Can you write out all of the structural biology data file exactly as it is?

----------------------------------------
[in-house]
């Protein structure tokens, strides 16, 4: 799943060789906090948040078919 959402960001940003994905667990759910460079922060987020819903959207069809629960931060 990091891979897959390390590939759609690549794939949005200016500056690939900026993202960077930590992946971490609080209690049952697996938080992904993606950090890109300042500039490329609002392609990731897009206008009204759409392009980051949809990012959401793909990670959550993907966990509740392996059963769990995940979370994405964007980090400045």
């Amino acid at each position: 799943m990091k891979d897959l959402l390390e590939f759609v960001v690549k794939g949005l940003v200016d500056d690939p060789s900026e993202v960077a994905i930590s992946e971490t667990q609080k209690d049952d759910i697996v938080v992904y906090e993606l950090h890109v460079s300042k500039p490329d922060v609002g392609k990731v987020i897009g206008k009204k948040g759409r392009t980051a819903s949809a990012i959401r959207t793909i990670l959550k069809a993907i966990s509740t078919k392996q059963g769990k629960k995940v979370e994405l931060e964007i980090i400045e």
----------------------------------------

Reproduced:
[in-house]
């Protein structure tokens, strides 16, 4: 799943060789906090948040078919 959402960001940003994905667990759910460079922060987020819903959207069809629960931060 990091891979897959390390590939759609690549794939949005200016500056690939900026993202960077930590992946971490609080209690049952697996938080992904993606950090890109300042500039490329609002392609990731897009206008009204759409392009980051949809990012959401793909990670959550993907966990509740392996059963769990995940979370994405964007980090400045």
């Amino acid at each position: 799943m990091k891979d897959l959402l390390e590939f759609v960001v690549k794939g949005l940003v200016d500056d690939p060789s900026e993202v960077a994905i930590s992946e971490t667990q609080k209690d049952d759910i697996v938080v992904y906090e993606l950090h890109v460079s300042k500039p490329d922060v609002g392609k990731v987020i897009g206008k009204k948040g759409r392009t980051a819903s949809a990012i959401r959207t793909i990670l959550k069809a993907i966990s509740t078919k392996q059963g769990k629960k995940v979370e994405l931060e964007i980090i400045e």